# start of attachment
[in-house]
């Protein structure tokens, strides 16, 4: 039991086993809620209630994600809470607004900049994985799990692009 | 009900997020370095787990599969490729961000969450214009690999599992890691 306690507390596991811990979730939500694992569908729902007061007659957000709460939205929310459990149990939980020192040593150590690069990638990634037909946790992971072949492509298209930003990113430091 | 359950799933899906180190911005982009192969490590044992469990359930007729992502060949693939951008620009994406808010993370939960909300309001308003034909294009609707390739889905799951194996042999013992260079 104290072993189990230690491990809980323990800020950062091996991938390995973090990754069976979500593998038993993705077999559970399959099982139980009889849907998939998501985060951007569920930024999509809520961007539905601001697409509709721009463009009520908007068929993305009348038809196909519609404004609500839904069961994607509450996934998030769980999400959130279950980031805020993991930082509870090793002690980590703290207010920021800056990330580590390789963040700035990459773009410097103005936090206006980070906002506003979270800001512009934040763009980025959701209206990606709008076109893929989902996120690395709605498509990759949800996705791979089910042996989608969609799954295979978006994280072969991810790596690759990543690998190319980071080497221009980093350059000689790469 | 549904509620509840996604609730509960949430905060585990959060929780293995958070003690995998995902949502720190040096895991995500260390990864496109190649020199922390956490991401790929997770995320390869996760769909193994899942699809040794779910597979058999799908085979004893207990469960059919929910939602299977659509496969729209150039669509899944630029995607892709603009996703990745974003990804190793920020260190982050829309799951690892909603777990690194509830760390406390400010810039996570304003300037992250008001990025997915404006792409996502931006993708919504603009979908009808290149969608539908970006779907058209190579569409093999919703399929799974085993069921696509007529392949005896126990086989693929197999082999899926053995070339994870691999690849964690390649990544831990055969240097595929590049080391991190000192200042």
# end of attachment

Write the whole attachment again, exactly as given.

[in-house]
């Protein structure tokens, strides 16, 4: 039991086993809620209630994600809470607004900049994985799990692009 | 009900997020370095787990599969490729961000969450214009690999599992890691 306690507390596991811990979730939500694992569908729902007061007659957000709460939205929310459990149990939980020192040593150590690069990638990634037909946790992971072949492509298209930003990113430091 | 359950799933899906180190911005982009192969490590044992469990359930007729992502060949693939951008620009994406808010993370939960909300309001308003034909294009609707390739889905799951194996042999013992260079 104290072993189990230690491990809980323990800020950062091996991938390995973090990754069976979500593998038993993705077999559970399959099982139980009889849907998939998501985060951007569920930024999509809520961007539905601001697409509709721009463009009520908007068929993305009348038809196909519609404004609500839904069961994607509450996934998030769980999400959130279950980031805020993991930082509870090793002690980590703290207010920021800056990330580590390789963040700035990459773009410097103005936090206006980070906002506003979270800001512009934040763009980025959701209206990606709008076109893929989902996120690395709605498509990759949800996705791979089910042996989608969609799954295979978006994280072969991810790596690759990543690998190319980071080497221009980093350059000689790469 | 549904509620509840996604609730509960949430905060585990959060929780293995958070003690995998995902949502720190040096895991995500260390990864496109190649020199922390956490991401790929997770995320390869996760769909193994899942699809040794779910597979058999799908085979004893207990469960059919929910939602299977659509496969729209150039669509899944630029995607892709603009996703990745974003990804190793920020260190982050829309799951690892909603777990690194509830760390406390400010810039996570304003300037992250008001990025997915404006792409996502931006993708919504603009979908009808290149969608539908970006779907058209190579569409093999919703399929799974085993069921696509007529392949005896126990086989693929197999082999899926053995070339994870691999690849964690390649990544831990055969240097595929590049080391991190000192200042």